I definitely never want to disappoint my parents. I don’t want them to feel like I can’t take care of myself, so they’re obligated to take care of me. Or have them feel like they raised a daughter who is irresponsible or immature. And I’ve never been one for “The Struggle is Real” kinda life. As I love to announce to the homies, I’m a bougie bitch. I don’t expect things to be rose petals and unicorn magic forever. But if one does not have to eat ramen or live in a studio apartment with an air mattress instead of a real bed, I’m all for the life that is struggle-lite.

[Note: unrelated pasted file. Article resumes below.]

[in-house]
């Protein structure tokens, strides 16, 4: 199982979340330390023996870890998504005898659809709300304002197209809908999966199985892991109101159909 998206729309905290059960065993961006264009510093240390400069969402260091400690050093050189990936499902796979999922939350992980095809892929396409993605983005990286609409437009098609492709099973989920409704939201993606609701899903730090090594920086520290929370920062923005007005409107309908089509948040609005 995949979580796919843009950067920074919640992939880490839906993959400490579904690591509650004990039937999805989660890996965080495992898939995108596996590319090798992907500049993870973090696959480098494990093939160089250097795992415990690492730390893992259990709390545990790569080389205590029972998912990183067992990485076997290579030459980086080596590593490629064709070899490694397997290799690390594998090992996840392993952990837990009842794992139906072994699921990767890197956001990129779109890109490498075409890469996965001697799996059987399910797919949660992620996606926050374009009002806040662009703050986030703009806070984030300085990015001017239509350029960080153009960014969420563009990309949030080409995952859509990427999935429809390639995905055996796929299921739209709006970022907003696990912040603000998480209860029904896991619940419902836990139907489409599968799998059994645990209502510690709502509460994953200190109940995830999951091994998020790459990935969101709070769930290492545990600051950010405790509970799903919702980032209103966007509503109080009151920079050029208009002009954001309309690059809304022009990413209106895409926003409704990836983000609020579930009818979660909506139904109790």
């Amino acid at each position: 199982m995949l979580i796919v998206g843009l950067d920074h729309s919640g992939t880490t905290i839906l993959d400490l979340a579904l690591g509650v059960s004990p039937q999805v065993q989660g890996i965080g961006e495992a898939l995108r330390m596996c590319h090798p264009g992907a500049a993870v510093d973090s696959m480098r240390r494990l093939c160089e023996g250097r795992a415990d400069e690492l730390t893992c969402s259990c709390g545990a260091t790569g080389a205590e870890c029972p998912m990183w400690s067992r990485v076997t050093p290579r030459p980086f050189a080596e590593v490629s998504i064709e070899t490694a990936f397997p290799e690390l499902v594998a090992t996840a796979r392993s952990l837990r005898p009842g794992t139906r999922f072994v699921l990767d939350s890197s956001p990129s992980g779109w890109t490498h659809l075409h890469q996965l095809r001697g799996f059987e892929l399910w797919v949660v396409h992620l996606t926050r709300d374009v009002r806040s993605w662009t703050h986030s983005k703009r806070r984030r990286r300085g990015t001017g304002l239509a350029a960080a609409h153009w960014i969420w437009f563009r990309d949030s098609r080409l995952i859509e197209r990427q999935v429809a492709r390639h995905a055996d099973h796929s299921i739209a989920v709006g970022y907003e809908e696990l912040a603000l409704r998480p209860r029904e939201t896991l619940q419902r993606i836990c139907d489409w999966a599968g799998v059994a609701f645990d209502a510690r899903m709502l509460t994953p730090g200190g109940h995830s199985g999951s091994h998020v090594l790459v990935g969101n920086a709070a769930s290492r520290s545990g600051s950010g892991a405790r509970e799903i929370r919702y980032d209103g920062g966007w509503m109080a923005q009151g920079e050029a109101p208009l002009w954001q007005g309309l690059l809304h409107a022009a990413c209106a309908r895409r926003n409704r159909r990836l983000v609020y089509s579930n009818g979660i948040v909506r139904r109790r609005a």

I feel like there are options if you want to be a responsible grown-up, while still pursuing the things you love and are good at? Right? That’s a thing! People do that! But it seems like the possibility of it happening are slim to none most days. And that sucks. Because I don’t want to settle. I don’t want to bunker down into a life that was prescribed to me, because it was the “safe” choice or the “practical” choice.



On Groovin’ To My Inner Rhythm

As the illustrious and prophetic Ice Cube once said, Today was a good day.

I had fresh-pressed juice and tea/coffee with my life coach/spiritual guru, Monique. A couple weeks ago, she text me to see how I was doing. I stopped seeing her last summer, as I was transition from full-time to part-time work. She is one of those people that I know will be in my life forever. She’s an incredible woman—passionate, spiritual, intelligent, funny, and so insightful.